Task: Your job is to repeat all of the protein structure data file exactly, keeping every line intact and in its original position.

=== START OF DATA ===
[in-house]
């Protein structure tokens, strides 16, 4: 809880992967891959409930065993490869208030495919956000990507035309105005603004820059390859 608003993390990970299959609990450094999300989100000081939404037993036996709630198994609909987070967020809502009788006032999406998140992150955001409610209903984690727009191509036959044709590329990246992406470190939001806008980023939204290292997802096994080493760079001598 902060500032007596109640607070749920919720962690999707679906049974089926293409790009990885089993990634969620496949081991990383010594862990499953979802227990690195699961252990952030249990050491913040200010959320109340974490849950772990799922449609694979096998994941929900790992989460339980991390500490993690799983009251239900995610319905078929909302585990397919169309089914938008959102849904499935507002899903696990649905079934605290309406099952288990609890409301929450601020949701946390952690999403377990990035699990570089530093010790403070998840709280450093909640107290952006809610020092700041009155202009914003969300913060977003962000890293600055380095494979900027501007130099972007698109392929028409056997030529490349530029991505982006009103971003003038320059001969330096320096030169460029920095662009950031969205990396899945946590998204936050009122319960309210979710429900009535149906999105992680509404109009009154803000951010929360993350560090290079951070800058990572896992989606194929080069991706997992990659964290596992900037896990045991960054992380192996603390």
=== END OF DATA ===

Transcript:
[in-house]
């Protein structure tokens, strides 16, 4: 809880992967891959409930065993490869208030495919956000990507035309105005603004820059390859 608003993390990970299959609990450094999300989100000081939404037993036996709630198994609909987070967020809502009788006032999406998140992150955001409610209903984690727009191509036959044709590329990246992406470190939001806008980023939204290292997802096994080493760079001598 902060500032007596109640607070749920919720962690999707679906049974089926293409790009990885089993990634969620496949081991990383010594862990499953979802227990690195699961252990952030249990050491913040200010959320109340974490849950772990799922449609694979096998994941929900790992989460339980991390500490993690799983009251239900995610319905078929909302585990397919169309089914938008959102849904499935507002899903696990649905079934605290309406099952288990609890409301929450601020949701946390952690999403377990990035699990570089530093010790403070998840709280450093909640107290952006809610020092700041009155202009914003969300913060977003962000890293600055380095494979900027501007130099972007698109392929028409056997030529490349530029991505982006009103971003003038320059001969330096320096030169460029920095662009950031969205990396899945946590998204936050009122319960309210979710429900009535149906999105992680509404109009009154803000951010929360993350560090290079951070800058990572896992989606194929080069991706997992990659964290596992900037896990045991960054992380192996603390």